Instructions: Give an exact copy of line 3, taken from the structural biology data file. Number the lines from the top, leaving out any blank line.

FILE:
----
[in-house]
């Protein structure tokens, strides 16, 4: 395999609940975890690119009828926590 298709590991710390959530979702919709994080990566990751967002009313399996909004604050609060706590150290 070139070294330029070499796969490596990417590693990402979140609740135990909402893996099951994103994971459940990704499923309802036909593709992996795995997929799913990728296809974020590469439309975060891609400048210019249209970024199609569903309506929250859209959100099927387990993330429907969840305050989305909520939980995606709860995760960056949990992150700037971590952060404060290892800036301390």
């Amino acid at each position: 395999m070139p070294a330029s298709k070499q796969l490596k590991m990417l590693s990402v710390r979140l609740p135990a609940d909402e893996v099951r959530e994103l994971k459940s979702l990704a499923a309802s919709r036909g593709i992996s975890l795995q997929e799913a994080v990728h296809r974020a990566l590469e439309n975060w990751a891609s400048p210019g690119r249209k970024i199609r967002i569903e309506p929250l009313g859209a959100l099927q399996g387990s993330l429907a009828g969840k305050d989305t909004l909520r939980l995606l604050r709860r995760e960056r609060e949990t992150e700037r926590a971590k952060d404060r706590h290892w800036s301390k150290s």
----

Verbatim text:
């Amino acid at each position: 395999m070139p070294a330029s298709k070499q796969l490596k590991m990417l590693s990402v710390r979140l609740p135990a609940d909402e893996v099951r959530e994103l994971k459940s979702l990704a499923a309802s919709r036909g593709i992996s975890l795995q997929e799913a994080v990728h296809r974020a990566l590469e439309n975060w990751a891609s400048p210019g690119r249209k970024i199609r967002i569903e309506p929250l009313g859209a959100l099927q399996g387990s993330l429907a009828g969840k305050d989305t909004l909520r939980l995606l604050r709860r995760e960056r609060e949990t992150e700037r926590a971590k952060d404060r706590h290892w800036s301390k150290s």